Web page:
- Associated Press - Tuesday, February 28, 2017

AUSTIN, Texas (AP) - The Texas Senate on Tuesday approved a call for a convention to amend the U.S. Constitution to limit federal power via checks such as a balanced budget rule and term limits - a call which the state’s top Republicans continue to support despite their party now controlling the White House and Congress.

Under Article V of the Constitution, adding an amendment requires a two-thirds congressional vote and then ratification by three-fourths of states, or 38. That brought the country all 27 constitutional amendments.

Because it’s hard to imagine Congress making itself less powerful, a second option is two-thirds of the states, or 34, requesting a national convention to draft amendments. Any amendments would subsequently have to be ratified by at least 38 states.

America hasn’t convened a constitutional convention since 1787 - one reason why, supporters say, every state except Vermont mandates a balanced budget but Congress doesn’t.

“My party controls the Congress but the Congress does not have my trust,” said Republican Sen. Brian Birdwell of Granbury, who added that the effort shouldn’t be derailed just because Donald Trump won the last presidential election. “I believe, over the last several decades, that the federal government has treated the states as nothing more than a subcontractor to federal will.”

The package of bills will soon head to the Texas House. Last session, lawmakers there approved convening a constitutional convention, but the proposal died in the Senate. Opponents worry that such a gathering could see delegates ignore stated goals and impose wholesale constitutional rewrites.

“I just think it’s very unpredictable,” said Sen. Juan “Chuy” Hinojosa, a McAllen Democrat.

The Texas Democratic Party released a statement dismissing Tuesday’s hours-long debate as a waste of time. But Texas Gov. Greg Abbott has become one of the nation’s most-vocal advocates for a convention, championing nine specific reforms, including a federal balanced budget amendment and congressional term limits. He made it a centerpiece of his book last year and fast-tracked it through the Legislature this session.



An effort to prohibit coverage of abortion by many health insurance plans in Texas is back, despite stalling in previous years.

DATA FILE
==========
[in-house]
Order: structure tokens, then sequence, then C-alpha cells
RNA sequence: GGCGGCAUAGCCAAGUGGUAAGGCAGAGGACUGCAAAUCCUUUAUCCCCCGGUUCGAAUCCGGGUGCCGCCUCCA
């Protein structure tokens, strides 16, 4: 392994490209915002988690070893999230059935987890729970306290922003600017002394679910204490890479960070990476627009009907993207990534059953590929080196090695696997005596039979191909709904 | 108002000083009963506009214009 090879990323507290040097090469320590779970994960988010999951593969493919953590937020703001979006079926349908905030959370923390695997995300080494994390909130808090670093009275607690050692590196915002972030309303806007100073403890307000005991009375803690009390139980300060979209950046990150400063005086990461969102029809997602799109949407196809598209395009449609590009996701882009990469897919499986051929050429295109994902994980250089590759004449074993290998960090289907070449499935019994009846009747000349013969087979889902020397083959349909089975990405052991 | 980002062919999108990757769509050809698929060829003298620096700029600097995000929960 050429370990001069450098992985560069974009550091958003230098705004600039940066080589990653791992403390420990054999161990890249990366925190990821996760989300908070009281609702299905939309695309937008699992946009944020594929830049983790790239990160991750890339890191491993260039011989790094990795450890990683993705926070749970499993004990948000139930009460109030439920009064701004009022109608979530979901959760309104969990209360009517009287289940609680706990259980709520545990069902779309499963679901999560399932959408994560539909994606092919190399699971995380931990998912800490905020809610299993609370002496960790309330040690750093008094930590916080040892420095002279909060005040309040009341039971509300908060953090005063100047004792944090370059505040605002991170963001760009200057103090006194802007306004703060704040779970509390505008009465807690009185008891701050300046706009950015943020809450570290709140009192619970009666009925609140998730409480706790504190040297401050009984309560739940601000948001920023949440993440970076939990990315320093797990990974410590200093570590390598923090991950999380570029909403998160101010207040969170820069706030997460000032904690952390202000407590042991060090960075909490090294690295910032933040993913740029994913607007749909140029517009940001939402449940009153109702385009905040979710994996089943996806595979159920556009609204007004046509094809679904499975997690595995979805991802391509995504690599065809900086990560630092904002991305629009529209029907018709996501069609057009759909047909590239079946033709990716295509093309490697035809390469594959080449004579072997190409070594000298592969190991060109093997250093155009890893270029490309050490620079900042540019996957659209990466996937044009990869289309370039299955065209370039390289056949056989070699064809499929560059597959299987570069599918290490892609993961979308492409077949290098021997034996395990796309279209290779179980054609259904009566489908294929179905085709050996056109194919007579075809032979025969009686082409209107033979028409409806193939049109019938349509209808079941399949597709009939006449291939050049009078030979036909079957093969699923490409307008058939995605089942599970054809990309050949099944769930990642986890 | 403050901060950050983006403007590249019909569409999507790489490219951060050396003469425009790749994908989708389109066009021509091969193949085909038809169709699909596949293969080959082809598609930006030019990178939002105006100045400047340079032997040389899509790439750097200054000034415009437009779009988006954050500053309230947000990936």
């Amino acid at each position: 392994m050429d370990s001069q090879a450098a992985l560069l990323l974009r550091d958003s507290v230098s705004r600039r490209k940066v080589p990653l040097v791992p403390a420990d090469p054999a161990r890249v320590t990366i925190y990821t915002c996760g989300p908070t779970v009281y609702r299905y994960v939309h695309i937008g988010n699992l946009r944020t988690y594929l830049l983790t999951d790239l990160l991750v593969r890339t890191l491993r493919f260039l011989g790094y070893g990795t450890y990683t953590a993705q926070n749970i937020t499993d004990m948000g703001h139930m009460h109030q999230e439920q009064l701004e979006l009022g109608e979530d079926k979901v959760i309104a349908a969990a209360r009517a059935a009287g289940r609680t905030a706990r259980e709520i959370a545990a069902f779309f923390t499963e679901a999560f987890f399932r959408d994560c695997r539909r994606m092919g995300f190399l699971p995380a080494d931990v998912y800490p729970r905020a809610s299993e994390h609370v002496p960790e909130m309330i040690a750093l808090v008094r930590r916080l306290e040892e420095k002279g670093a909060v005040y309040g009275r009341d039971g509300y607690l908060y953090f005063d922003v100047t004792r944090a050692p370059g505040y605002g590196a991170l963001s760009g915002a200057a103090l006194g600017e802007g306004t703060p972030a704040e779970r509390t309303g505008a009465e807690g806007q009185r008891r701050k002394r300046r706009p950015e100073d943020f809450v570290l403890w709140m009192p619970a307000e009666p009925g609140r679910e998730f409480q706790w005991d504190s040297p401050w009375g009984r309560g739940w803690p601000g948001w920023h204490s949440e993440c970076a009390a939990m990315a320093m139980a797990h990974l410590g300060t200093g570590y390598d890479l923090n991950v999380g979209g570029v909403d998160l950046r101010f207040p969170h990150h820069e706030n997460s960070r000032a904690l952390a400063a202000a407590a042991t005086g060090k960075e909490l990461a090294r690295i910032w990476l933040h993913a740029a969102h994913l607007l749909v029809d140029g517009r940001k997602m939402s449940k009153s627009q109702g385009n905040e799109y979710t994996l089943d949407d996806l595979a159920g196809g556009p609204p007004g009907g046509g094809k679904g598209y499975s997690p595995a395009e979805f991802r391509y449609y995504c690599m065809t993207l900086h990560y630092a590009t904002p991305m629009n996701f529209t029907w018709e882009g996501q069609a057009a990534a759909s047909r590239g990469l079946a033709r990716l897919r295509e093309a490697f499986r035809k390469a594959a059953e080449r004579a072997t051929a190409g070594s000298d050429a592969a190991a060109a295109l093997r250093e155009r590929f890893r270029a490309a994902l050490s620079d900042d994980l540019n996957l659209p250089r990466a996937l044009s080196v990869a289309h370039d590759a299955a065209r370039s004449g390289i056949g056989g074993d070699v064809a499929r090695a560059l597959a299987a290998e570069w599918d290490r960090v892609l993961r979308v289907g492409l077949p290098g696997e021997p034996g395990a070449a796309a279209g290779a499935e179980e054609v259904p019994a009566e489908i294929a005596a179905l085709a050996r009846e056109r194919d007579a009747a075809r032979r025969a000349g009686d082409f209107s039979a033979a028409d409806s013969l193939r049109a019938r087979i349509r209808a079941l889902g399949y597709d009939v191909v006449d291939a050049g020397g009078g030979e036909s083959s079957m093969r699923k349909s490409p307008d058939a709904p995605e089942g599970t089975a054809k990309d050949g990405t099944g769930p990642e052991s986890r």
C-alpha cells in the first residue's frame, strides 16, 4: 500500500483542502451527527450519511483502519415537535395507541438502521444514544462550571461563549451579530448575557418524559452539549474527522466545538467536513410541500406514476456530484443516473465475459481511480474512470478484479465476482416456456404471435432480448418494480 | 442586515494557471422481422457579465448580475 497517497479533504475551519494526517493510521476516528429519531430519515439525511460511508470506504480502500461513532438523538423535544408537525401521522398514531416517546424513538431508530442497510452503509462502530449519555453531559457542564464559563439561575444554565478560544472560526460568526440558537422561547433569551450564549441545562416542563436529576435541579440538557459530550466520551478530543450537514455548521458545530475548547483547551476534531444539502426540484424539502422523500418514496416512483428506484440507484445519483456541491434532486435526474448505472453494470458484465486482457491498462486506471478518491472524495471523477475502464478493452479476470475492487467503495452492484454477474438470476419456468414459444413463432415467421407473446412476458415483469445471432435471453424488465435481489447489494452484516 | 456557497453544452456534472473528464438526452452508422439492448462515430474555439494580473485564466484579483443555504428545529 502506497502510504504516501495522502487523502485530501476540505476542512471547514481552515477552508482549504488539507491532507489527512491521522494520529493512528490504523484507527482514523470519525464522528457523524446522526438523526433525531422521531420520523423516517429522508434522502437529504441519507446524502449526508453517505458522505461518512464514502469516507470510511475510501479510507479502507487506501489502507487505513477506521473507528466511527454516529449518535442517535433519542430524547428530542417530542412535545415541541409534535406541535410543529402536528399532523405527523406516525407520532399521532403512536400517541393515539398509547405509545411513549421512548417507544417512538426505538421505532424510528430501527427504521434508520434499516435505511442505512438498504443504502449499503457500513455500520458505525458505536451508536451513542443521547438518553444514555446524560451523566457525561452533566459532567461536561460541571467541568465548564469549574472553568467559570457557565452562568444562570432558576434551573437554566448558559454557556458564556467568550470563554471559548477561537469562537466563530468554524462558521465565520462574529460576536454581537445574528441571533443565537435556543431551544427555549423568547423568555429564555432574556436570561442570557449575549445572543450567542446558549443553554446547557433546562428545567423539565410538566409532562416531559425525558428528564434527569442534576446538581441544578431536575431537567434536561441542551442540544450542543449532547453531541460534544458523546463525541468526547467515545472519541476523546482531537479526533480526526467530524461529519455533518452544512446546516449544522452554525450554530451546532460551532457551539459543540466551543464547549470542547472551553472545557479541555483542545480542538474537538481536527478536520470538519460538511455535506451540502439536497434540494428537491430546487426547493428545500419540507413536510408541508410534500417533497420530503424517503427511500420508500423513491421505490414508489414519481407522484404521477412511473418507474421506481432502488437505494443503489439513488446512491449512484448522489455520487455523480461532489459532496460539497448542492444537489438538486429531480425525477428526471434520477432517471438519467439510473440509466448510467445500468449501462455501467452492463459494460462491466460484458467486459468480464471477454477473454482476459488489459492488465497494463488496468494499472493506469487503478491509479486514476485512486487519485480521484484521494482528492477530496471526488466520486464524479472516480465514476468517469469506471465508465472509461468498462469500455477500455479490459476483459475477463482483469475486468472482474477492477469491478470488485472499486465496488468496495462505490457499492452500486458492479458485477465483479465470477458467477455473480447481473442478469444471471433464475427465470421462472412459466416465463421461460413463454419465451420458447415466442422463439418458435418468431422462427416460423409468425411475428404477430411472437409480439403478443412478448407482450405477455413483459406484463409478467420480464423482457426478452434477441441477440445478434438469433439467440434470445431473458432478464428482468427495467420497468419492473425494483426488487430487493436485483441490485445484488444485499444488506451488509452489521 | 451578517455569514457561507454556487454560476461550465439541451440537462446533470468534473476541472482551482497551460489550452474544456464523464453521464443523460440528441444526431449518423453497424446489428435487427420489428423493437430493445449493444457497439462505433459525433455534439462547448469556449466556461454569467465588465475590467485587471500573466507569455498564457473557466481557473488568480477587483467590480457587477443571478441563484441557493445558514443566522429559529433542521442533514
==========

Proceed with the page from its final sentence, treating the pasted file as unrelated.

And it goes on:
Republican Sen. Larry Taylor of Friendswood is seeking to bar health insurance plans offered through the Obama administration’s signature health care law from covering the cost of abortions. Exceptions are if policyholders purchase supplemental coverage, or in the case of medical emergencies.

A Senate committee heard the bill Tuesday, and it is expected to draw widespread support in the Republican-controlled Legislature. A similar effort failed to become law last session, though.

Texas is behind other conservative states on the issue.

The Guttmacher Institute, a research group supporting abortion rights, says 25 states already restrict abortion coverage in plans purchased through health insurance exchanges created by the Affordable Care Act.



The House heads into session at 10 a.m. and is set to pass its first bills Wednesday when it takes up debate on a pair of measures to overhaul the state’s foster care system. The Senate begins a floor session an hour later and is expected to pass its own foster care overhaul bill.



“Our nation is succumbing to the caprice of man that our founders fought to escape and I am encouraged that the Texas Senate has taken the first step in joining other states from around the county in reversing that trend,” -Gov. Greg Abbott, reacting to the Senate’s passage of a call for a convention to amend the U.S. Constitution and limit federal power.

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